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Author: Subject: Sodium Azide
roXefeller
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[*] posted on 23-11-2014 at 17:43


I just vented my HNO3 again today, and I get that same feeling. Not so much crippled by fear, but the necessary thought of precautions, taking a moment to think and then proceeding with respect.
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[*] posted on 24-11-2014 at 02:36


You can be a bit over-cautious!

I have fuming NA in bottles for years without ever venting . . .

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[*] posted on 25-11-2014 at 16:41


Thanks for tangenting my original warning of sodium azide toxicity into the mockery of a (overly) cautious man. Hopefully you won't downplay the warning into nothing more than voices in my head. ;)
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[*] posted on 4-2-2015 at 17:26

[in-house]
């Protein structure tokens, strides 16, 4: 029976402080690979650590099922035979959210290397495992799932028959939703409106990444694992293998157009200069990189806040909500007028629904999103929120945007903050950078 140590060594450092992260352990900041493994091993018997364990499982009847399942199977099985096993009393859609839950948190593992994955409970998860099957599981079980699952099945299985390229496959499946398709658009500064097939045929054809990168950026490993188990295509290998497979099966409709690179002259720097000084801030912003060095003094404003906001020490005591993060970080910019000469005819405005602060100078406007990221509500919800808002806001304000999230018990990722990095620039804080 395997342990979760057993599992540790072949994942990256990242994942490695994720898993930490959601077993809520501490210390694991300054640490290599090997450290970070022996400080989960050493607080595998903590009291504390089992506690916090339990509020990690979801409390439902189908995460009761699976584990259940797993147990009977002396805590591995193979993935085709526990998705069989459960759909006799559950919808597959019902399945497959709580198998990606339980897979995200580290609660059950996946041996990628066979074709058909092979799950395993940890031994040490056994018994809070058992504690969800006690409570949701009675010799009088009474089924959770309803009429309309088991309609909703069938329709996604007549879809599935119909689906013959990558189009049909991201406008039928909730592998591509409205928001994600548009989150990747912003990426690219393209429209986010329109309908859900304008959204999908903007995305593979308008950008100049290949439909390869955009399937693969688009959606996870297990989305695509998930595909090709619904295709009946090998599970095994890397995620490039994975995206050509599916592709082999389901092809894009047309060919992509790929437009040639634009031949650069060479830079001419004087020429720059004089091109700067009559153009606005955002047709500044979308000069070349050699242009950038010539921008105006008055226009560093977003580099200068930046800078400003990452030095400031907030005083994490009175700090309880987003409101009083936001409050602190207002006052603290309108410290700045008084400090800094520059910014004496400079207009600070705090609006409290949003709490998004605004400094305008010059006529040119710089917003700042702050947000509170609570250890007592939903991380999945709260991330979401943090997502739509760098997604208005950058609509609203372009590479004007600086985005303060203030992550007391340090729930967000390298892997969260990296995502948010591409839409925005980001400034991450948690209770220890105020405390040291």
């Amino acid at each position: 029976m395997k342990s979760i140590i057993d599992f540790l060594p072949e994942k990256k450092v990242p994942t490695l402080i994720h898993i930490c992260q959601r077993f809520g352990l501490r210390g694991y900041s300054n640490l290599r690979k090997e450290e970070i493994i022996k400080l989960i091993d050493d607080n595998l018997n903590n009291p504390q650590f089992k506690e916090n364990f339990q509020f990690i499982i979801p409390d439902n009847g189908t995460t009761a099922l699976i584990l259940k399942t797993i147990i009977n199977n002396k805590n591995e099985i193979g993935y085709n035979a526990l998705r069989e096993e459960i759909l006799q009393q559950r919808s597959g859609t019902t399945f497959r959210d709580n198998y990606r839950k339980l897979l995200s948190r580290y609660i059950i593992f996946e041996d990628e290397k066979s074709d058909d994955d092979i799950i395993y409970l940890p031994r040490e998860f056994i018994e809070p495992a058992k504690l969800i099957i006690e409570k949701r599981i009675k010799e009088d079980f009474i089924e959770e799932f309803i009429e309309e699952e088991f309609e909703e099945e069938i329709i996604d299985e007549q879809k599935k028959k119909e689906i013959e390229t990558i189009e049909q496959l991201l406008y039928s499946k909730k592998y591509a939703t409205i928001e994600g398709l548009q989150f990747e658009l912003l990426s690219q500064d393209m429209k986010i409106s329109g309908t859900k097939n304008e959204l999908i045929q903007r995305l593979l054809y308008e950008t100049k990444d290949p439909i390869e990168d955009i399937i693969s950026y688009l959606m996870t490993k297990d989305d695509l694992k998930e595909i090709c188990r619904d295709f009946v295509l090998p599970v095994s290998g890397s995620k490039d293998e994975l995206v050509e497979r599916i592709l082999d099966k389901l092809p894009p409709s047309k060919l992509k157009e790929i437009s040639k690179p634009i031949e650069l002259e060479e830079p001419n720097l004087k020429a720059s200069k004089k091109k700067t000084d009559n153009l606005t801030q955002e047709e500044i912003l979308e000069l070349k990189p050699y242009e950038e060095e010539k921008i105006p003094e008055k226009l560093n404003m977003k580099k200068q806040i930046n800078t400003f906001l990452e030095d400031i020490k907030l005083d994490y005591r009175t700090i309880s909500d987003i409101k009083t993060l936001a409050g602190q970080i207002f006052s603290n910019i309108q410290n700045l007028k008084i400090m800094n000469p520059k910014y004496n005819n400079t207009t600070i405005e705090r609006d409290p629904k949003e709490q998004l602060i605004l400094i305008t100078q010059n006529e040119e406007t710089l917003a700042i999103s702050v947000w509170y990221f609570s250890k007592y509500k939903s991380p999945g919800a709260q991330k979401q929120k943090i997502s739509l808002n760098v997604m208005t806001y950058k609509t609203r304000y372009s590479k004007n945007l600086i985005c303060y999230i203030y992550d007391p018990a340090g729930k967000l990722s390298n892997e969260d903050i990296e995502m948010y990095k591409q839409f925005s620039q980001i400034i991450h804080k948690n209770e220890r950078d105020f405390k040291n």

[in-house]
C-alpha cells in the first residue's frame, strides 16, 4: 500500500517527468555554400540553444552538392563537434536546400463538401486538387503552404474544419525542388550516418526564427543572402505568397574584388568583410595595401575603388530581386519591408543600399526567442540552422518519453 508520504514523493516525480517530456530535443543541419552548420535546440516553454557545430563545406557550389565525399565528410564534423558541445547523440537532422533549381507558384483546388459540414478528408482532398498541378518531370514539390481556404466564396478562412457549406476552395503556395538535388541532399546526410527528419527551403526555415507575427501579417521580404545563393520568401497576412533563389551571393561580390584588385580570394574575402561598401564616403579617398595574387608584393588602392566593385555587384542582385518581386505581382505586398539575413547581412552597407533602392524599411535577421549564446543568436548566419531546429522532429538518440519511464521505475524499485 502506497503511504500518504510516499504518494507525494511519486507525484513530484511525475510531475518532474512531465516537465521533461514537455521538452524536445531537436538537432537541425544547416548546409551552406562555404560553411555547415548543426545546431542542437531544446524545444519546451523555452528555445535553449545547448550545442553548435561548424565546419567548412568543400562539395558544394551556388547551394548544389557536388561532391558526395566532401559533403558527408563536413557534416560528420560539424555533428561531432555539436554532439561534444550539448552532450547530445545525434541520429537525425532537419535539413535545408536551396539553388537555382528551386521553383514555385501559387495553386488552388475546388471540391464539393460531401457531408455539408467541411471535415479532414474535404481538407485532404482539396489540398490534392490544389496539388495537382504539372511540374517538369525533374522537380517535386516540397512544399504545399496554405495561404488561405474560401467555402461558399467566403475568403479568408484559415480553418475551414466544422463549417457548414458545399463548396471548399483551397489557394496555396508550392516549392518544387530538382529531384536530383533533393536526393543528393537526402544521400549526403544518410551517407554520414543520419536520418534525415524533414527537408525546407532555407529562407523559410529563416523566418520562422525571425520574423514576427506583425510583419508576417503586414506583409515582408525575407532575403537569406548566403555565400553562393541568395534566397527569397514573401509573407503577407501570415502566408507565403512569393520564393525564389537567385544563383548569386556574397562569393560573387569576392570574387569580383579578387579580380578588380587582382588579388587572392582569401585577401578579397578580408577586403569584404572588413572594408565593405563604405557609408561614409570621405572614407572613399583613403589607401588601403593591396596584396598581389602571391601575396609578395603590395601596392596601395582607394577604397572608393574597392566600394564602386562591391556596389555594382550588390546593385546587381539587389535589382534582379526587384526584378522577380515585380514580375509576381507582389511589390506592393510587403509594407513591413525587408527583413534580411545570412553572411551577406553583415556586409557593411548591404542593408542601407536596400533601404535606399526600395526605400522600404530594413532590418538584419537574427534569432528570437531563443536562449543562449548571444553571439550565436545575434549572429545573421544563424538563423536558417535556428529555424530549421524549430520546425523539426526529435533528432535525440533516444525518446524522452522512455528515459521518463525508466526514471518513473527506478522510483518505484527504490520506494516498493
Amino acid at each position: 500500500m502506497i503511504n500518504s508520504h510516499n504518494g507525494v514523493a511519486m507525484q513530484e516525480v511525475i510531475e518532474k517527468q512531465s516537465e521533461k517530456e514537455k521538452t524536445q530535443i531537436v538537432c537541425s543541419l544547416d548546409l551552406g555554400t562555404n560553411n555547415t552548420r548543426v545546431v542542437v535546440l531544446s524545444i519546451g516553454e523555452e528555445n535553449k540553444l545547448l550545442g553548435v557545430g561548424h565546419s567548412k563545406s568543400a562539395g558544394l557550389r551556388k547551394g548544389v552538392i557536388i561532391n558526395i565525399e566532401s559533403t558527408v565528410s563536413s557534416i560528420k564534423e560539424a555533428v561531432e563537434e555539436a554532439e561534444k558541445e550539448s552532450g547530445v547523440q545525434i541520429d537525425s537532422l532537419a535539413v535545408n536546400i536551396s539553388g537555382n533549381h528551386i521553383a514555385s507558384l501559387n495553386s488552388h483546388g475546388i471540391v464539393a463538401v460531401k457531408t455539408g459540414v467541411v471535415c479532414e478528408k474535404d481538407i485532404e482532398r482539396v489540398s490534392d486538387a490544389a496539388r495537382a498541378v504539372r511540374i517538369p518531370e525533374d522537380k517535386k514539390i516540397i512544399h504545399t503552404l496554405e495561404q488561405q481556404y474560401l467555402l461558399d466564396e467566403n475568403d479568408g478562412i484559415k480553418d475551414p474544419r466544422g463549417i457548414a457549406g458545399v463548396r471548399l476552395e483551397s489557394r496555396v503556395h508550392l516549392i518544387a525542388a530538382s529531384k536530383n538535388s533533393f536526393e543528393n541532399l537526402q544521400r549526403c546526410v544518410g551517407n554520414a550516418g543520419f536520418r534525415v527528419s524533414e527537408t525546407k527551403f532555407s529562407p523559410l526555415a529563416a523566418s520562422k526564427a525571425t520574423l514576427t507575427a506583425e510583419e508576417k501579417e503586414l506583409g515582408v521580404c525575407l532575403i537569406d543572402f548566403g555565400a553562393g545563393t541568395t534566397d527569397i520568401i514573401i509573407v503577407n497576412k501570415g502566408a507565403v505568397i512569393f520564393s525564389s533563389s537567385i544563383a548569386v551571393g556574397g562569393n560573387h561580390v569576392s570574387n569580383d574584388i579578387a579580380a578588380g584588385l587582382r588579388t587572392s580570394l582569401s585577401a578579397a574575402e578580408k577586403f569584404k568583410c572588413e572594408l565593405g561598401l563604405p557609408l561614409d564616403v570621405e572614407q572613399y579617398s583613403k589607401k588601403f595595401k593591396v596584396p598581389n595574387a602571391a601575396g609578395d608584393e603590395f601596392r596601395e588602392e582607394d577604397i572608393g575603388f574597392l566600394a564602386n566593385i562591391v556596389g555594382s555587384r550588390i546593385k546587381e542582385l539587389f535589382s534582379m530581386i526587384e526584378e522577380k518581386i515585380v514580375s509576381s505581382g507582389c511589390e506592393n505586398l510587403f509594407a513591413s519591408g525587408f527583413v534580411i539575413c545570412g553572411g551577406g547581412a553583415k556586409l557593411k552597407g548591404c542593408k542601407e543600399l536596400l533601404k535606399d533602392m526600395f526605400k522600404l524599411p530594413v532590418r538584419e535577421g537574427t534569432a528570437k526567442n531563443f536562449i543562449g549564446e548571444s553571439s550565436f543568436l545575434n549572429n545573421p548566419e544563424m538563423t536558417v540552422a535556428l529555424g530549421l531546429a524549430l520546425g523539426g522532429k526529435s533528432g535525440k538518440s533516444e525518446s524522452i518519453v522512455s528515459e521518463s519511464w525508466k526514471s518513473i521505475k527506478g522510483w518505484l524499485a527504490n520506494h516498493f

Has anyone heard of the NaN3 prep through Sodium Amide and Hydrazine Sulfate? I was checking out some old book on chemistry preparations and found a condensed procedure...
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[*] posted on 4-2-2015 at 18:10


Huh? I thought that sodium amide was reacted with nitrous oxide, not hydrazine.



As below, so above.
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[*] posted on 4-2-2015 at 20:33


Yeah, Cheddite is right, it is the easiest route to obtain Sodium azide.
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[*] posted on 4-2-2015 at 21:03


Whoops sorry my bad. They were both preps for NaN3, and I thought they were one. The Hydrazine one was different, a reaction with Nitrous Acid or whateva
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[*] posted on 12-8-2015 at 11:39


Quote: Originally posted by Polverone  
Quote:
Obviously the ammonium chloride is going to react with sodium hypochlorite to liberate chlorine gas.


In that case, I'd be a bit wary; ammonium salts plus Cl2 will produce nitrogen trichloride. I've experienced a hideous scent and some violent popping before when mixing ammonium salts and calcium hypochlorite.



Sounds like fun.